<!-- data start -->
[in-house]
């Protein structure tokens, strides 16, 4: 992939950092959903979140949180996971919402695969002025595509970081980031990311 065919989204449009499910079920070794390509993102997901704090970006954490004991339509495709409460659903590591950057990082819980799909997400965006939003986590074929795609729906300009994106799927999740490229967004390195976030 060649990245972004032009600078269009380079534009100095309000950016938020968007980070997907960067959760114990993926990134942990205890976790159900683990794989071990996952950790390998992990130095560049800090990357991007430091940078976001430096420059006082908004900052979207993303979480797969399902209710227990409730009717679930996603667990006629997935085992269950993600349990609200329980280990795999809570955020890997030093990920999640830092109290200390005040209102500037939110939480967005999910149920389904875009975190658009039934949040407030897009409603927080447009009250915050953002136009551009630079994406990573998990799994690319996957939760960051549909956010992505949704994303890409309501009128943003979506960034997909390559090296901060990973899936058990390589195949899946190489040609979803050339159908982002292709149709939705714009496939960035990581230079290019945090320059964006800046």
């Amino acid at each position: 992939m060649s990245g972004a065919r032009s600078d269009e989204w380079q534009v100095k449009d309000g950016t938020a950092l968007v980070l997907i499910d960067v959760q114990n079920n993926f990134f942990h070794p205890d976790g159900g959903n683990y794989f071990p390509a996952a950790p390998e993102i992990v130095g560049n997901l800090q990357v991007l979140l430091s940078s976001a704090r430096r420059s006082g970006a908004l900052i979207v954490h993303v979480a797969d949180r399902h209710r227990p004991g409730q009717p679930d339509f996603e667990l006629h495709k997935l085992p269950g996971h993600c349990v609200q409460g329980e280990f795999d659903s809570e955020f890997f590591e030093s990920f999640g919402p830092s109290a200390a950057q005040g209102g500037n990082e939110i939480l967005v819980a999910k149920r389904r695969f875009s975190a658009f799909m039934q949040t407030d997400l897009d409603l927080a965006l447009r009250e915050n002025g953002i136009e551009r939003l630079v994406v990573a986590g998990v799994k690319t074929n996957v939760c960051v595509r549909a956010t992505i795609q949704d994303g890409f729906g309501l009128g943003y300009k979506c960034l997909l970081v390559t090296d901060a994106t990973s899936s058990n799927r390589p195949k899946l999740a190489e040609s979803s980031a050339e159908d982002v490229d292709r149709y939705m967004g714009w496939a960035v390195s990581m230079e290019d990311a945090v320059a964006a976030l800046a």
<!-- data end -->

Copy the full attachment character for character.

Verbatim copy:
[in-house]
């Protein structure tokens, strides 16, 4: 992939950092959903979140949180996971919402695969002025595509970081980031990311 065919989204449009499910079920070794390509993102997901704090970006954490004991339509495709409460659903590591950057990082819980799909997400965006939003986590074929795609729906300009994106799927999740490229967004390195976030 060649990245972004032009600078269009380079534009100095309000950016938020968007980070997907960067959760114990993926990134942990205890976790159900683990794989071990996952950790390998992990130095560049800090990357991007430091940078976001430096420059006082908004900052979207993303979480797969399902209710227990409730009717679930996603667990006629997935085992269950993600349990609200329980280990795999809570955020890997030093990920999640830092109290200390005040209102500037939110939480967005999910149920389904875009975190658009039934949040407030897009409603927080447009009250915050953002136009551009630079994406990573998990799994690319996957939760960051549909956010992505949704994303890409309501009128943003979506960034997909390559090296901060990973899936058990390589195949899946190489040609979803050339159908982002292709149709939705714009496939960035990581230079290019945090320059964006800046």
């Amino acid at each position: 992939m060649s990245g972004a065919r032009s600078d269009e989204w380079q534009v100095k449009d309000g950016t938020a950092l968007v980070l997907i499910d960067v959760q114990n079920n993926f990134f942990h070794p205890d976790g159900g959903n683990y794989f071990p390509a996952a950790p390998e993102i992990v130095g560049n997901l800090q990357v991007l979140l430091s940078s976001a704090r430096r420059s006082g970006a908004l900052i979207v954490h993303v979480a797969d949180r399902h209710r227990p004991g409730q009717p679930d339509f996603e667990l006629h495709k997935l085992p269950g996971h993600c349990v609200q409460g329980e280990f795999d659903s809570e955020f890997f590591e030093s990920f999640g919402p830092s109290a200390a950057q005040g209102g500037n990082e939110i939480l967005v819980a999910k149920r389904r695969f875009s975190a658009f799909m039934q949040t407030d997400l897009d409603l927080a965006l447009r009250e915050n002025g953002i136009e551009r939003l630079v994406v990573a986590g998990v799994k690319t074929n996957v939760c960051v595509r549909a956010t992505i795609q949704d994303g890409f729906g309501l009128g943003y300009k979506c960034l997909l970081v390559t090296d901060a994106t990973s899936s058990n799927r390589p195949k899946l999740a190489e040609s979803s980031a050339e159908d982002v490229d292709r149709y939705m967004g714009w496939a960035v390195s990581m230079e290019d990311a945090v320059a964006a976030l800046a």